SPRINGFIELD – The General Assembly passed 599 bills this legislative session, and Gov. J.B. Pritzker signed 370 of them and vetoed just three as of Monday afternoon.
He approved of more than 150 of those bills Friday as the clock ticks on the 226 remaining measures which passed both houses of the Legislature but have not yet been acted upon by the governor.
Per the state Constitution, the General Assembly must send any bill that clears both houses to the governor within 30 days of its official passage in the second house. Once it is sent to the governor, he has 60 days to sign it, or veto it partially or completely.
Bills not acted upon by the governor become law at the end of the 60 days, per the Constitution.
All pieces of legislation to pass both houses have officially been sent to the governor, as the latest date to do so for the final bills passed would have been 30 days after the General Assembly’s June 2 adjournment.
This means the governor has a little more than two weeks left to act on the remaining bills.
In November, the General Assembly is scheduled to return for a “veto session” in which lawmakers decide if they want to overturn, with a three-fifths majority vote in each house, the governor’s veto of any legislation.
Of the three bills Pritzker has vetoed, two of them contained language that was “substantially similar” to others he signed, meaning their passage would have been duplicative and unnecessary.House Bill 3590 pertained to the state income tax of some gambling winnings, which was language included inSenate Bill 690. The other, House Bill 423, temporarily eliminated the basic skills test for teachers, which was permanently eliminated in another measure.
The other measure vetoed by Pritzker passed 57-0 in the Senate and 75-41 in the House. It could be a candidate for an override in the November session.Senate Bill 2026 did not “afford the state enough flexibility” to run certain Medicaid-funded programs, according to Pritzker’s veto message.
It would have prevented Illinois from applying for federal waivers that could reduce or eliminate coverage required under the Affordable Care Act.
Aside from those three vetoes, the governor continues to forge ahead on signatures.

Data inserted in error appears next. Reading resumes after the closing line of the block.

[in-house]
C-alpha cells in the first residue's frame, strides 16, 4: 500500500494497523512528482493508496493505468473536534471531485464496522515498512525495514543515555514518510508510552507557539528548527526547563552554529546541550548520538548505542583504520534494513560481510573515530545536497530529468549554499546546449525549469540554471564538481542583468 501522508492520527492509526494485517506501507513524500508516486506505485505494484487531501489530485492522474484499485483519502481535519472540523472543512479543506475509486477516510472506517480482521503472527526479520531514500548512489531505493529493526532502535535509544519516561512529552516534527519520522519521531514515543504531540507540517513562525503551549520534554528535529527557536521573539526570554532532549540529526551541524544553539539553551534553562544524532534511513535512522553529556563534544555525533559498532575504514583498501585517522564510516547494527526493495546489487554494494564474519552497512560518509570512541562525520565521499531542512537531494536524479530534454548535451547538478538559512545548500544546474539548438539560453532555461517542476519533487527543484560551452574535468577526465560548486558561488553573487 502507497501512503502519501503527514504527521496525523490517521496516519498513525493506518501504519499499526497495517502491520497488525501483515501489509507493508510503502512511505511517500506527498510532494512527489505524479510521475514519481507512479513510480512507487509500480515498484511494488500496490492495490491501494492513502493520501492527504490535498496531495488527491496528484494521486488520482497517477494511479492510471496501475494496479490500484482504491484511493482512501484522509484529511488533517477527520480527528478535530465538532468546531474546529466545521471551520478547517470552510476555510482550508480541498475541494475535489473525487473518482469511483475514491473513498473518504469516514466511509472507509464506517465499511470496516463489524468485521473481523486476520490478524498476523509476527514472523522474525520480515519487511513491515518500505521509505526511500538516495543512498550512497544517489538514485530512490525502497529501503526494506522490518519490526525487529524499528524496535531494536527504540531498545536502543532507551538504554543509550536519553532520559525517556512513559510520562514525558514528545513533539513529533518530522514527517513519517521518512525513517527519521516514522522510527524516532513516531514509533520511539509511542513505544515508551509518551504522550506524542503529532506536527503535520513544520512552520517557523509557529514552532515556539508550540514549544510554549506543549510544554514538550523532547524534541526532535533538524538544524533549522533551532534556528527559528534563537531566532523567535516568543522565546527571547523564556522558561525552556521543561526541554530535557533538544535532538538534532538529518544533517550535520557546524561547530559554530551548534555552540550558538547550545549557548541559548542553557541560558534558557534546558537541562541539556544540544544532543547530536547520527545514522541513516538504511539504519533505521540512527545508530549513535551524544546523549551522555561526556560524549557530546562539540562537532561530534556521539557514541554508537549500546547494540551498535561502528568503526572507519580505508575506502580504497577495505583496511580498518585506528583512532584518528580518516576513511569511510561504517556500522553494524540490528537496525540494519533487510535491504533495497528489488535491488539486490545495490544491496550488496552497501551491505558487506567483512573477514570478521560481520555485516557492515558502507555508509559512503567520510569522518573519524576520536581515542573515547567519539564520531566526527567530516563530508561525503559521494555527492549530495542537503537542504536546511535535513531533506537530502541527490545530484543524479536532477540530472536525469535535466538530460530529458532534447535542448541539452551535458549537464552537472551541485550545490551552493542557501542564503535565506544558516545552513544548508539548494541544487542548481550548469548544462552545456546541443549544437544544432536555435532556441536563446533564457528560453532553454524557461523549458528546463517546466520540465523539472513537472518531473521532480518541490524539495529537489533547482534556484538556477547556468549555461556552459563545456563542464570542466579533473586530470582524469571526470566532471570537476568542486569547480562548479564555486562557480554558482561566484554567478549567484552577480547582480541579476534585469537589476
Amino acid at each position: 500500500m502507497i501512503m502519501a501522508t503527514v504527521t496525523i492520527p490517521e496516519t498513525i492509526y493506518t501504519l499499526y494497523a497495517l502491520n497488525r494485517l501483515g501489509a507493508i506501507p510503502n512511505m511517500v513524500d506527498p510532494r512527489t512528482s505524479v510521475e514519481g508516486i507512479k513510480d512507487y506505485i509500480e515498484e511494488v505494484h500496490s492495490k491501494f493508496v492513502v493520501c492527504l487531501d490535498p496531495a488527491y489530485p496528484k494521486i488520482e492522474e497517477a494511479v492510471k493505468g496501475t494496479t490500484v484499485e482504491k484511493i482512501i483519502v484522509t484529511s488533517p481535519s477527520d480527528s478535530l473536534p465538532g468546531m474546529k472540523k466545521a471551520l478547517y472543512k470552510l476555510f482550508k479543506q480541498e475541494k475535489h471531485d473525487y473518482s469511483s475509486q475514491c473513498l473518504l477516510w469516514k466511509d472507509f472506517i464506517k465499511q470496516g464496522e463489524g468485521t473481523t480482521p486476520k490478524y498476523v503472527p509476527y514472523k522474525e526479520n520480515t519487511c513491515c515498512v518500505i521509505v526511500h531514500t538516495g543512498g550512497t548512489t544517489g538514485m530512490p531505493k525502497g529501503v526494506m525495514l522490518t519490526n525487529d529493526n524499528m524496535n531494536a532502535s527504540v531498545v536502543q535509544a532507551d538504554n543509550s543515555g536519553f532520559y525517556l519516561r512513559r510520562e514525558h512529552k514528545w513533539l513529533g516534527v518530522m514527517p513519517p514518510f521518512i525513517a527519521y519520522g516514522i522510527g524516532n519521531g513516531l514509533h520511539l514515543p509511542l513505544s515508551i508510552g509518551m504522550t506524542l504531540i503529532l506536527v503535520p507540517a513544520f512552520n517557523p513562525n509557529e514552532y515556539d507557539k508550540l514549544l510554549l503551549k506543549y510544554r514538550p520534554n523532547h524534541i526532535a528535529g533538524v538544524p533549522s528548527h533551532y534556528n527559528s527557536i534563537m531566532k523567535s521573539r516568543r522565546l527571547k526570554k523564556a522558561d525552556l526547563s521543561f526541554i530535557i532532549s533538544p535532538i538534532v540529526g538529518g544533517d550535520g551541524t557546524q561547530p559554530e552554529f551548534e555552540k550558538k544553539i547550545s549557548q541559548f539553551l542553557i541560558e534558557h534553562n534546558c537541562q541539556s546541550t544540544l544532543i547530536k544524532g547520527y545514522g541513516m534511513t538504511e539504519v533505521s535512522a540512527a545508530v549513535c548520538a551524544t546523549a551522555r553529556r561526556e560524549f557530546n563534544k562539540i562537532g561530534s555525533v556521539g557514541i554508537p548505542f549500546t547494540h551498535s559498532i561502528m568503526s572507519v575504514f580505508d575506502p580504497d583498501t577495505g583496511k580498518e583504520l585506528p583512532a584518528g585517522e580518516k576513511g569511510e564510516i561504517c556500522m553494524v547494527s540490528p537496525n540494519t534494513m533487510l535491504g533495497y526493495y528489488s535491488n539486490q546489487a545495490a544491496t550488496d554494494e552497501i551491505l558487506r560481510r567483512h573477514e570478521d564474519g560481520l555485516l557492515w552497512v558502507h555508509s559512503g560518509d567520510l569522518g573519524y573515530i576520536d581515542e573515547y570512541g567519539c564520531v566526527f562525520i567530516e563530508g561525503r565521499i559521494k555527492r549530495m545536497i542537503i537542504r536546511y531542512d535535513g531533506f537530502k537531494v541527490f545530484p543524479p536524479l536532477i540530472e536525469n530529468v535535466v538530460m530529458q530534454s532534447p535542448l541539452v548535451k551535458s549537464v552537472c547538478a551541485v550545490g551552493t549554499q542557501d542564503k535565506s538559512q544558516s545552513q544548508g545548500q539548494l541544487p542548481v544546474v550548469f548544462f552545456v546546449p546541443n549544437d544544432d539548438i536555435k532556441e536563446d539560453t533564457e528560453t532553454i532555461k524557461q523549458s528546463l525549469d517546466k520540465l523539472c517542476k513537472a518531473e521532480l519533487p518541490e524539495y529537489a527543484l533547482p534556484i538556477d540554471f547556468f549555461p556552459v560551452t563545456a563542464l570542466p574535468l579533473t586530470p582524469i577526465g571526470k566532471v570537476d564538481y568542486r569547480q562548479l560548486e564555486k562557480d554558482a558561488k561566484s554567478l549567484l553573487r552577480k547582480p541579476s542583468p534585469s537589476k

The Friday signings included House Bill 246, which requires public schools to include the contributions of LGBTQ individuals in their history curricula. It also requires textbooks purchased with certain state grant funds to include the roles and contributions of all people protected under the Illinois Human Rights Act.
The law adds LGBTQ individuals to other group histories required to be covered in schools, including African-Americans and other ethnic groups, women’s history, the history of the labor movement and disability history.
That measure passed the Senate 37-17 and the House 60-42, which is the minimum majority necessary for passage.
Senate Bill 1952, signed Wednesday, Aug. 7, is aimed at recruiting and retaining qualified teachers in Illinois.
It removes the requirement that teachers must pass a basic skills test to be licensed; permits K-12 student teachers and early childhood student teachers to be paid; and creates a refund program for teachers in underfunded, hard-to-staff school districts to recoup the cost of the teacher performance assessment.
House Bill 900 prevents the Department of Corrections from suing formerly incarcerated people for costs associated with their incarceration.
House Bill 2265 provides that, beginning with the 2020-2021 school year, every public elementary school shall include at least one semester of civics education in its sixth-, seventh-, or eighth-grade curriculum.
House Bill 2643 allows a senior citizen to cancel home repair or remodeling contracts entered into with unsolicited visitors within 15 days.
House Bill 2665 allows minors 12 and older to receive health care services related to prevention of sexually transmitted diseases – including a drug called Pre-Exposure Prophylaxis, which is used to prevent transmission of HIV – without parental consent.
House Bill 3435 requires certain private insurance policies to cover medically-necessary epinephrine injectors, commonly known by their brand name EpiPen, for persons under 18 years of age.
Senate Bill 24 prohibits rail carriers from operating in Illinois unless they have at least two crew members on duty.
Senate Bill 86 added video streaming as a prohibited use of an electronic communication device while driving.
Senate Bill 1473 allows the secretary of state to remove a driver’s license suspension pursuant to the nonpayment of child support if the individual has arranged for the child support payment.
Senate Bill 1601 requires all schools in Illinois, beginning with the 2020-2021 school year, to teach the history of the state along with already-required U.S. history.